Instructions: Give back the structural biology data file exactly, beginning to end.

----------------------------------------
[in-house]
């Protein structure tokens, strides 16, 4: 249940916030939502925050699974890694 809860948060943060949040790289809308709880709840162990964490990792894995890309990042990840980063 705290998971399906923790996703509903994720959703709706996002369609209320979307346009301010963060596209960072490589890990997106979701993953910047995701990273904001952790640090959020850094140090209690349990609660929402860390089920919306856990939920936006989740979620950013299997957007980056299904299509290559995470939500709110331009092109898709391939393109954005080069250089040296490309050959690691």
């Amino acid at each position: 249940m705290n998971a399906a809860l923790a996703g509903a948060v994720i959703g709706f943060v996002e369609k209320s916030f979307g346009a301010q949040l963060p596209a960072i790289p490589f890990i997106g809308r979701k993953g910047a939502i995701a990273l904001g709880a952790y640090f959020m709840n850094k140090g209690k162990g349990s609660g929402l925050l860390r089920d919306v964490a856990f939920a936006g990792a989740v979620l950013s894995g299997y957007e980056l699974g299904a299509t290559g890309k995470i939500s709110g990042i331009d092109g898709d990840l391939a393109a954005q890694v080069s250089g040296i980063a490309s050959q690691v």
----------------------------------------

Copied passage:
[in-house]
């Protein structure tokens, strides 16, 4: 249940916030939502925050699974890694 809860948060943060949040790289809308709880709840162990964490990792894995890309990042990840980063 705290998971399906923790996703509903994720959703709706996002369609209320979307346009301010963060596209960072490589890990997106979701993953910047995701990273904001952790640090959020850094140090209690349990609660929402860390089920919306856990939920936006989740979620950013299997957007980056299904299509290559995470939500709110331009092109898709391939393109954005080069250089040296490309050959690691």
């Amino acid at each position: 249940m705290n998971a399906a809860l923790a996703g509903a948060v994720i959703g709706f943060v996002e369609k209320s916030f979307g346009a301010q949040l963060p596209a960072i790289p490589f890990i997106g809308r979701k993953g910047a939502i995701a990273l904001g709880a952790y640090f959020m709840n850094k140090g209690k162990g349990s609660g929402l925050l860390r089920d919306v964490a856990f939920a936006g990792a989740v979620l950013s894995g299997y957007e980056l699974g299904a299509t290559g890309k995470i939500s709110g990042i331009d092109g898709d990840l391939a393109a954005q890694v080069s250089g040296i980063a490309s050959q690691v």